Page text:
The paper cut-outs presented show us the artist “painting with scissors.” They tie an intention to radically experiment with color, abstraction, geometrical shapes and negative spaces, elevating “childishness” as a notion of untainted truth, in line with “primitivism”, a movement en vogue during Matisse’s time.

French critic Philippe Dagen qualified primitivism as a “modern invention.” Historically, the intellectual and cultural movement raised the “primitive” as an artificial antidote to the ills of modern society. Mainly encompassing non-Western references to tribal organizations of society and visual art, primitivism also became interested in childhood, madness and prehistorical art as sites of unobstructed expression of human truth. It led artists to explore essentialized versions of the strange, the faraway and the “other” to engage with myths, enchantment, dreams and escapism. Largely resting on a fabricated and sublimed notion of pre-modern or pre-historical precedence, primitivism sought to go “backward” to propel new propositions.

An abstract rendering of a seated woman done in bright blue paper
“Blue Nude I”, 1947; gouache, painted paper cut-outs on canvas; 41 7/8 x 30 11/16 inches; Foundation Beyeler Collection, Inv.60.1. © 2024 Succession H. Matisse / Artists Rights Society (ARS), New York

Beyond Matisse as the towering cultural guru of mid-century aesthetics, exhibition curator Simon Kelly aptly recalls the importance of historicizing the artist, to “see his artwork as imbricated within the wider colonial project of domination,” as he wrote in one of the exhibition catalogue’s essays. Matisse’s oceans also represent France’s imperial ambition through its exploitation and control of territories as diverse as Algeria, Martinique and Polynesian atolls. When Matisse vacations in Tahiti or Tangiers, he does so as an embodiment of power.

Matisse painted numerous reclined “odalisques” inspired by his Northern Africa travels. While he modernized the style of the old Orientalists, he did so without fundamentally subverting a gaze of subjugation at the time of colonial exhibitions that recreated monuments, vistas and sometimes human zoos with proprietary grandeur in Marseille (starting 1906), Paris (starting 1907) and other French cities.

Matisse rigorously collected non-Western works. Together with Picasso, Braque and Derain, he contributed to an enthusiasm for “negro art” during the early 20th Century. But when does homage become appropriation, and when should it be a concern? European modernists largely redefine figurative art via the extensive poaching of these cultures. Demoiselles d’Avignon largely exists because of Picasso’s encounters with African art.

A large colorful painting of three nude women on a beach hangs in a clean museum space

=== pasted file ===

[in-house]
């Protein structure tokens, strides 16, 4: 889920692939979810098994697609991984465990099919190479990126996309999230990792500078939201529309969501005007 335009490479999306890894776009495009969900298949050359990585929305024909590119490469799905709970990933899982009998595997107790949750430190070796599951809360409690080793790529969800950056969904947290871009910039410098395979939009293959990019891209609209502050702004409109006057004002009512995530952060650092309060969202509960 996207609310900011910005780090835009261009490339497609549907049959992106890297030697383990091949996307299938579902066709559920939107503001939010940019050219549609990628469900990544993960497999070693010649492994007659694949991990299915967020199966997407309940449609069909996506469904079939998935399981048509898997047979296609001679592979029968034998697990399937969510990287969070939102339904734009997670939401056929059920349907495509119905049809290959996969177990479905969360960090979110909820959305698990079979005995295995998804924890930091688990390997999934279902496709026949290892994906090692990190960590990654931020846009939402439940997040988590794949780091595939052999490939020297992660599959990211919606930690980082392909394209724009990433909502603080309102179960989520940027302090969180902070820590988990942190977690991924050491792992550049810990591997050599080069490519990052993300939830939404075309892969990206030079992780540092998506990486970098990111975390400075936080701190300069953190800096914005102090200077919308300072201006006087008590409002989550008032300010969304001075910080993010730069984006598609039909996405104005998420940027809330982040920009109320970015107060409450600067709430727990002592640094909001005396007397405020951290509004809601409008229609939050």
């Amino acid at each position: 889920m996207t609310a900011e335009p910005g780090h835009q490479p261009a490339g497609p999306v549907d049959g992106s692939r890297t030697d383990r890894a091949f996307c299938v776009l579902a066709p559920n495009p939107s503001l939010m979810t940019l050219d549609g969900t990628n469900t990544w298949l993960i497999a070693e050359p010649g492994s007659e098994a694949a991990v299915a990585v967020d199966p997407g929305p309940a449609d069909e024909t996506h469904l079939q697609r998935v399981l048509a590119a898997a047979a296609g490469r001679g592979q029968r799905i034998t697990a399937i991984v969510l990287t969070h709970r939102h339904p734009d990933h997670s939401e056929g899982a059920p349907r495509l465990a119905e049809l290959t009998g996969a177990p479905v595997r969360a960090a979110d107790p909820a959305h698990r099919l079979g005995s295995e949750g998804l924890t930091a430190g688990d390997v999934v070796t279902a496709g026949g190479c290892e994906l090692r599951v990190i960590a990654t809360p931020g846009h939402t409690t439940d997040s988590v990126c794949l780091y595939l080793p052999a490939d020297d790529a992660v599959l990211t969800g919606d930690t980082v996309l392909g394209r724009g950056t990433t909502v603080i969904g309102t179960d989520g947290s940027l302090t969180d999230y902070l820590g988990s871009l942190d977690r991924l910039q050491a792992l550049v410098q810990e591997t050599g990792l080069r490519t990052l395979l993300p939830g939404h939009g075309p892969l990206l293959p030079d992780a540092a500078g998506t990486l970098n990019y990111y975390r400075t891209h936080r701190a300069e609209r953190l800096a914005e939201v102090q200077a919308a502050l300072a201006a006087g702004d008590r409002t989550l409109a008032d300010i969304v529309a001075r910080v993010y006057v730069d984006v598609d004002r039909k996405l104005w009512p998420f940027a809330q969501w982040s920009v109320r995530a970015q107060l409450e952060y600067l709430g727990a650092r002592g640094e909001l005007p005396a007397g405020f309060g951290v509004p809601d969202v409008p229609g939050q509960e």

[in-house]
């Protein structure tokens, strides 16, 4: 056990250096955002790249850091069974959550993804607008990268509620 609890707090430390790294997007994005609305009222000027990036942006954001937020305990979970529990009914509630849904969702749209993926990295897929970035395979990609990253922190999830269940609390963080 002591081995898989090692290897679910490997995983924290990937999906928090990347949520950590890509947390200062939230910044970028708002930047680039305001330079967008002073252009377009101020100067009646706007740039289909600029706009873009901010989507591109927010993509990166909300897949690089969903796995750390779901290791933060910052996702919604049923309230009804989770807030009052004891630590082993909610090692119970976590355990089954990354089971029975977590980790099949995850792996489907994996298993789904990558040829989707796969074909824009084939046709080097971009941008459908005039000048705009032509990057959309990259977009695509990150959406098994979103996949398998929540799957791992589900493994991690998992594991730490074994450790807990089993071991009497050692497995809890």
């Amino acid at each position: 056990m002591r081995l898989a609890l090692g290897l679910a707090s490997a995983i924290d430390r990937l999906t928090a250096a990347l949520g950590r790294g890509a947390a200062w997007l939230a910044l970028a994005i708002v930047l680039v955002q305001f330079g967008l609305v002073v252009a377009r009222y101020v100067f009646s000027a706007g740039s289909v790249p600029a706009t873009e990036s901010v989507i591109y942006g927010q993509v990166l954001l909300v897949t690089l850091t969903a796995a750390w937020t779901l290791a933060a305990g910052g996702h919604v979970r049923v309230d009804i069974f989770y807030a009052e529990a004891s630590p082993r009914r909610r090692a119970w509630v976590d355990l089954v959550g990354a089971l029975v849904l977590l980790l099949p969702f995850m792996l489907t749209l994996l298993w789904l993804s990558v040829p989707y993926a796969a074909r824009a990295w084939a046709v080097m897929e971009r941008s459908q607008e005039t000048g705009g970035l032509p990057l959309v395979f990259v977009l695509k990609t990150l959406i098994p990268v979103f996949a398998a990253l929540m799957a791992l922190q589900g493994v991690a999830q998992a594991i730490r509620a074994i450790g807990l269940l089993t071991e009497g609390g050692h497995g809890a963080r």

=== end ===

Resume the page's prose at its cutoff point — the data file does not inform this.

Installation view of Matisse and the Sea at the Saint Louis Art Museum. Jeffrey L. Hirsch © 2024 Succession H. Matisse / Artists Rights Society (ARS), New York

In the works presented in “Matisse and the Sea,” we find traces of collected African “fetishes” in the facial expression of the violin player in Music, the pairing of male and female attributes and in the fleshy, rounded figures the artist painted and sculpted. At the more abstract level, Matisse was also mesmerized by patterns derived from Pacific Islands’ tribes—whether fabrics or war shields. While this is a sign of growing globalism and of Matisse’s intellectual curiosity and openness, these remain restless objects with their own history of uprootedness.

“Matisse and the Sea” captures a bountiful love of nature and the artist’s celebrations of freedom. Unlike Caspar Friedrich’s romantic ocean that makes humans shrink, Matisse’s sea grows and we grow with it. In many ways, Matisse used known surroundings and his love of the sea to paint a collective unconscious, in which water becomes the vessel of universal creation and fertility. In doing so, he also sought influences from other national cultures and visual traditions, including highly revered objects and symbols.

The curatorial choice to include Matisse’s works alongside others that have marked his practice elevates the works of unnamed artists from modern-day Gabon, Mali or Papua New Guinea and duly credits their significance. It also evokes the curatorial take from MoMA’s landmark 1984 show “‘Primitivism’ in 20th Century Art: Affinity of the Tribal and the Modern” to underscore these entanglements. By and large, there is no Matisse without the so-called rest of the world.

Matisse and the Sea” is on show at the Saint Louis Art Museum through May 12.